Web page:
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Maternal Obesity Linked to Structural Birth Defects

Higher incidence of seven defects seen in children whose mothers were obese before pregnancy

WEDNESDAY, Aug. 8 (HealthDay News) -- Women who are obese before pregnancy may be more likely to give birth to children with structural defects such as spina bifida and heart defects, according to a report published in the August issue of the Archives of Pediatrics & Adolescent Medicine.

D. Kim Waller, Ph.D., of the University of Texas in Houston, and colleagues compared the pre-pregnancy body mass indexes of 10,249 women in eight states whose babies were born with birth defects with those of 4,065 controls whose babies were born without birth defects. Women with type 2 diabetes were excluded from the study.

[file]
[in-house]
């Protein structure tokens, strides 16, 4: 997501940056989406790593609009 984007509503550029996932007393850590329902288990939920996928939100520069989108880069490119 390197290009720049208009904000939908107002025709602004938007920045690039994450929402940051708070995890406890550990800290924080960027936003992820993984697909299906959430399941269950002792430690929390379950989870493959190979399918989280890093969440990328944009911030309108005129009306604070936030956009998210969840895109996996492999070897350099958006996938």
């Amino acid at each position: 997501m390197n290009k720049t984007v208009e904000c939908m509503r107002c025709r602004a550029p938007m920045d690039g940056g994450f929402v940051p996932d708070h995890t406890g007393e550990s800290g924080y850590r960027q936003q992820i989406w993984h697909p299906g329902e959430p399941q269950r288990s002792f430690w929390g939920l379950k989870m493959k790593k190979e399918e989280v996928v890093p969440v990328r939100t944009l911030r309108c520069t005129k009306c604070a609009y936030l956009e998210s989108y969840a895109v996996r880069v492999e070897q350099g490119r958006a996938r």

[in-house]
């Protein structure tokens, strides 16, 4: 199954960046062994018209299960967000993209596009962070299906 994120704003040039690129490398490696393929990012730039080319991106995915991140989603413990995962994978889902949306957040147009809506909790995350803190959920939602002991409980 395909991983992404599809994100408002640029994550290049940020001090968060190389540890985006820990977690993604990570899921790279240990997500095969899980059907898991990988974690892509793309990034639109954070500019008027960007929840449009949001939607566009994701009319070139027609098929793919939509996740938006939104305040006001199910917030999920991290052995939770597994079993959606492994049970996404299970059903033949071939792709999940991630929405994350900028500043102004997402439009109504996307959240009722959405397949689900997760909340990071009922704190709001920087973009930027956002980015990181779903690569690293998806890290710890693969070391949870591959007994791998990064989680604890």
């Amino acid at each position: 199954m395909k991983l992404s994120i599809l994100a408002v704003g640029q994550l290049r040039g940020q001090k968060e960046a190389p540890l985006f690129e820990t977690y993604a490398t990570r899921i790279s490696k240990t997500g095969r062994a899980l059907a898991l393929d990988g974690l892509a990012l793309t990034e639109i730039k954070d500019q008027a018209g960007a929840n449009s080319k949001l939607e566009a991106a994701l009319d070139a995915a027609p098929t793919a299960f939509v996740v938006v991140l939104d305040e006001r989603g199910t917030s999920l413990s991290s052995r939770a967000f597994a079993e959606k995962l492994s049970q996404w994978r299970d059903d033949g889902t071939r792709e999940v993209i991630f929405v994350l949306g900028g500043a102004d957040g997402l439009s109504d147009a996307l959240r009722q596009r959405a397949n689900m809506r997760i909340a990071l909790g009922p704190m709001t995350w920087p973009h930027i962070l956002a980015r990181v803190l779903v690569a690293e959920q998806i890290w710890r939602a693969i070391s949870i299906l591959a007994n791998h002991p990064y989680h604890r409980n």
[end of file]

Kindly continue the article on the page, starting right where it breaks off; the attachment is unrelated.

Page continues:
The researchers found a weak-to-moderate positive association between maternal obesity in seven of 16 categories of birth effects, with odds ratios of 1.33-2.10 for spina bifida, heart defects, anorectal atresia, hypospadias, limb reduction defects, diaphragmatic hernia, and omphalocele. They also found a strong inverse association between maternal obesity and gastroschisis (odds ratio 0.20). The results were similar after the researchers excluded women who developed gestational diabetes.

"The mechanisms underlying these associations are not yet understood but may be related to undiagnosed diabetes," the authors write. "Both animal studies and human studies provide substantial evidence that alterations in glycemic control are responsible for an increased risk of a range of structural birth defects among women who have diabetes prior to becoming pregnant. Thus, a similar mechanism to that occurring in women with diabetes may be responsible for the associations observed between maternal obesity and specific categories of birth defects."

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